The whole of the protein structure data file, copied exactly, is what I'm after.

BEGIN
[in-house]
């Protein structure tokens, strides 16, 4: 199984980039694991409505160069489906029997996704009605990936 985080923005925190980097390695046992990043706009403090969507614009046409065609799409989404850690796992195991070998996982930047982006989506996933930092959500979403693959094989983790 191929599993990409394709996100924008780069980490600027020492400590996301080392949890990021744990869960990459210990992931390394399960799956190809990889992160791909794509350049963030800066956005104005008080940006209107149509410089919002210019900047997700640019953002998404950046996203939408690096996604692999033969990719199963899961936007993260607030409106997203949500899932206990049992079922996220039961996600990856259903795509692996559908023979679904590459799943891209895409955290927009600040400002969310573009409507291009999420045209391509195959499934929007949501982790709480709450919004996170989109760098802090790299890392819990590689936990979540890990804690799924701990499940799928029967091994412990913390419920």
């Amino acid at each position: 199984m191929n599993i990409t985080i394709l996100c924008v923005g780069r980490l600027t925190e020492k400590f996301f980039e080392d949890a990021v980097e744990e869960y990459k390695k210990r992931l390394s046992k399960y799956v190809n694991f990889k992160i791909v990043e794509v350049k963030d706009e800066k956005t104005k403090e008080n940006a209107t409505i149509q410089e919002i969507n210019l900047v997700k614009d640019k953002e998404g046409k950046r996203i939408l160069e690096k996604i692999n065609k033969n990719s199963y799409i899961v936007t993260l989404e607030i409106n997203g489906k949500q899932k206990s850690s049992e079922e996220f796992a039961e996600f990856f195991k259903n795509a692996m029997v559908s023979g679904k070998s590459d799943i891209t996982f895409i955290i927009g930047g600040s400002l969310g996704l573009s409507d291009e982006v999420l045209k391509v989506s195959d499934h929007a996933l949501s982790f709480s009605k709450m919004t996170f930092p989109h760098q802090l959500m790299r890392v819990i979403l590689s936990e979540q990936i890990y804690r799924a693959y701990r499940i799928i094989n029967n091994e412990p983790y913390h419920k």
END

[in-house]
């Protein structure tokens, strides 16, 4: 199984980039694991409505160069489906029997996704009605990936 985080923005925190980097390695046992990043706009403090969507614009046409065609799409989404850690796992195991070998996982930047982006989506996933930092959500979403693959094989983790 191929599993990409394709996100924008780069980490600027020492400590996301080392949890990021744990869960990459210990992931390394399960799956190809990889992160791909794509350049963030800066956005104005008080940006209107149509410089919002210019900047997700640019953002998404950046996203939408690096996604692999033969990719199963899961936007993260607030409106997203949500899932206990049992079922996220039961996600990856259903795509692996559908023979679904590459799943891209895409955290927009600040400002969310573009409507291009999420045209391509195959499934929007949501982790709480709450919004996170989109760098802090790299890392819990590689936990979540890990804690799924701990499940799928029967091994412990913390419920």
């Amino acid at each position: 199984m191929n599993i990409t985080i394709l996100c924008v923005g780069r980490l600027t925190e020492k400590f996301f980039e080392d949890a990021v980097e744990e869960y990459k390695k210990r992931l390394s046992k399960y799956v190809n694991f990889k992160i791909v990043e794509v350049k963030d706009e800066k956005t104005k403090e008080n940006a209107t409505i149509q410089e919002i969507n210019l900047v997700k614009d640019k953002e998404g046409k950046r996203i939408l160069e690096k996604i692999n065609k033969n990719s199963y799409i899961v936007t993260l989404e607030i409106n997203g489906k949500q899932k206990s850690s049992e079922e996220f796992a039961e996600f990856f195991k259903n795509a692996m029997v559908s023979g679904k070998s590459d799943i891209t996982f895409i955290i927009g930047g600040s400002l969310g996704l573009s409507d291009e982006v999420l045209k391509v989506s195959d499934h929007a996933l949501s982790f709480s009605k709450m919004t996170f930092p989109h760098q802090l959500m790299r890392v819990i979403l590689s936990e979540q990936i890990y804690r799924a693959y701990r499940i799928i094989n029967n091994e412990p983790y913390h419920k």